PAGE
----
All combustion engines emit exhaust, which contains microscopic particles of soot and compounds of nitrogen and sulfur. These particles, known as aerosols, form the smog and haze typical of large cities. They also act as cloud condensation nuclei - the seeds on which clouds form. Water vapor condenses around aerosols in the atmosphere, creating droplets that make up clouds.

Cargo ships crossing oceans emit exhaust continuously and scientists can use ship exhaust to better understand how aerosols affect cloud formation.

In the new study, co-author Katrina Virts, an atmospheric scientist at NASA Marshall Space Flight Center in Huntsville, Alabama, was analyzing data from the World Wide Lightning Location Network, a network of sensors that locates lightning strokes all over the globe, when she noticed a nearly straight line of lightning strokes across the Indian Ocean.

Virts and her colleagues compared the lightning location data to maps of ships' exhaust plumes from a global database of ship emissions. Looking at the locations of 1.5 billion lightning strokes from 2005 to 2016, the team found nearly twice as many lightning strokes on average over major routes ships take across the northern Indian Ocean, through the Strait of Malacca and into the South China Sea, compared to adjacent areas of the ocean that have similar climates.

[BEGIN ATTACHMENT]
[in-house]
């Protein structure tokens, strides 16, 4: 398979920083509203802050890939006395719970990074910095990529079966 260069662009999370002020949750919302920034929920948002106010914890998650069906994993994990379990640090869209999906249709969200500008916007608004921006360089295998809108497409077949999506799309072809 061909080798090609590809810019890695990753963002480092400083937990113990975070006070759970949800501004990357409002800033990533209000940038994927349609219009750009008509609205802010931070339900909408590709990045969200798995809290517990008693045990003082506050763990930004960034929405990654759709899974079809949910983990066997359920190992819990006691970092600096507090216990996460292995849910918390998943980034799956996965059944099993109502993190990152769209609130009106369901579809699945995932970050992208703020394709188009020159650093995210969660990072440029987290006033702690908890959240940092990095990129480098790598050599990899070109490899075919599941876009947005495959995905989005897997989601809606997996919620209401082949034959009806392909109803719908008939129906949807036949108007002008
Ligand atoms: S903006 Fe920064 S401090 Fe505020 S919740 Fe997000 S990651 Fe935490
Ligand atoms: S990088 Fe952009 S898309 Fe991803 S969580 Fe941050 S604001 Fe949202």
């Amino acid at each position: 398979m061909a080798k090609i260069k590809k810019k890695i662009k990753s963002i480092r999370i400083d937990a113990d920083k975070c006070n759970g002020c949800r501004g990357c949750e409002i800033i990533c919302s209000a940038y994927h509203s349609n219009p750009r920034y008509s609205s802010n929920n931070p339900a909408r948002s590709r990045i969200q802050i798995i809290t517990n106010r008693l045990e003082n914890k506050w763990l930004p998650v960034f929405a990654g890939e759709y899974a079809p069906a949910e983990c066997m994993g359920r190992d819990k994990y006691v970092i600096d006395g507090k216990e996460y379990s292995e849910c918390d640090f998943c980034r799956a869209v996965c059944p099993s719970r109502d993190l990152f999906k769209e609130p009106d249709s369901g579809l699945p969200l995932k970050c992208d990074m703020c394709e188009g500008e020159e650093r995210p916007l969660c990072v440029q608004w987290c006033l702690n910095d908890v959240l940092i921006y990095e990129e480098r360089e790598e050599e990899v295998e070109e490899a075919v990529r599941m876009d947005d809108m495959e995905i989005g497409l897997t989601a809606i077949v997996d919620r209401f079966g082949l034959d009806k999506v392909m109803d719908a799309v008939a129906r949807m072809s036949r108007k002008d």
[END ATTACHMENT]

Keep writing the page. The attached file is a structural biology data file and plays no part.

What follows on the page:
More than $5 trillion of world trade passes through the South China Sea every year and nearly 100,000 ships pass through the Strait of Malacca alone. Lightning is a measure of storm intensity, and the researchers detected the uptick in lightning at least as far back as 2005.

"All we had to do was make a map of where the lightning was enhanced and a map of where the ships are travelling and it was pretty obvious just from the co-location of both of those that the ships were somehow involved in enhancing lightning," Thornton said.

Forming cloud seeds

Water molecules need aerosols to condense into clouds. Where the atmosphere has few aerosol particles - over the ocean, for instance - water molecules have fewer particles to condense around, so cloud droplets are large.

When more aerosols are added to the air, like from ship exhaust, water molecules have more particles to collect around. More cloud droplets form, but they are smaller. Being lighter, these smaller droplets travel higher into the atmosphere and more of them reach the freezing line, creating more ice, which creates more lightning. Storm clouds become electrified when ice particles collide with each other and with unfrozen droplets in the cloud. Lightning is the atmosphere's way of neutralizing that built-up electric charge.